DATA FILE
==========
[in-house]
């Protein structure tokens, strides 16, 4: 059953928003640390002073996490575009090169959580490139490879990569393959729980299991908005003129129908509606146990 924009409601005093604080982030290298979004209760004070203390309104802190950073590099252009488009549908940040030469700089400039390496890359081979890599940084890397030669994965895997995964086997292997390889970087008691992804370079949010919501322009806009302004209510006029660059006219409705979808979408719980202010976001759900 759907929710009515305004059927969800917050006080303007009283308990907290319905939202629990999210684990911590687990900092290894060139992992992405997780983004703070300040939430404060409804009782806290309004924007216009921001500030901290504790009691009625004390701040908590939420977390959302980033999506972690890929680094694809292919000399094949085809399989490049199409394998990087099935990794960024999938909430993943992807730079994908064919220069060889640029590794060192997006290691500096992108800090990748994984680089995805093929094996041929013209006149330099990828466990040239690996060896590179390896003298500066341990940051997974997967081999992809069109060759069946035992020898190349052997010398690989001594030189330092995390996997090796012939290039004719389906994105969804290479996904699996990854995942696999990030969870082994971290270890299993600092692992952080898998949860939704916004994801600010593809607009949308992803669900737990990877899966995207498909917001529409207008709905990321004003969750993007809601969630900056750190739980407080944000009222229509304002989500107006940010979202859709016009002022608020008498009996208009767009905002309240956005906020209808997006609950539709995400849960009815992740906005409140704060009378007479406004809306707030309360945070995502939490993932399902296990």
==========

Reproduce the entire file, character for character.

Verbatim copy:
[in-house]
């Protein structure tokens, strides 16, 4: 059953928003640390002073996490575009090169959580490139490879990569393959729980299991908005003129129908509606146990 924009409601005093604080982030290298979004209760004070203390309104802190950073590099252009488009549908940040030469700089400039390496890359081979890599940084890397030669994965895997995964086997292997390889970087008691992804370079949010919501322009806009302004209510006029660059006219409705979808979408719980202010976001759900 759907929710009515305004059927969800917050006080303007009283308990907290319905939202629990999210684990911590687990900092290894060139992992992405997780983004703070300040939430404060409804009782806290309004924007216009921001500030901290504790009691009625004390701040908590939420977390959302980033999506972690890929680094694809292919000399094949085809399989490049199409394998990087099935990794960024999938909430993943992807730079994908064919220069060889640029590794060192997006290691500096992108800090990748994984680089995805093929094996041929013209006149330099990828466990040239690996060896590179390896003298500066341990940051997974997967081999992809069109060759069946035992020898190349052997010398690989001594030189330092995390996997090796012939290039004719389906994105969804290479996904699996990854995942696999990030969870082994971290270890299993600092692992952080898998949860939704916004994801600010593809607009949308992803669900737990990877899966995207498909917001529409207008709905990321004003969750993007809601969630900056750190739980407080944000009222229509304002989500107006940010979202859709016009002022608020008498009996208009767009905002309240956005906020209808997006609950539709995400849960009815992740906005409140704060009378007479406004809306707030309360945070995502939490993932399902296990």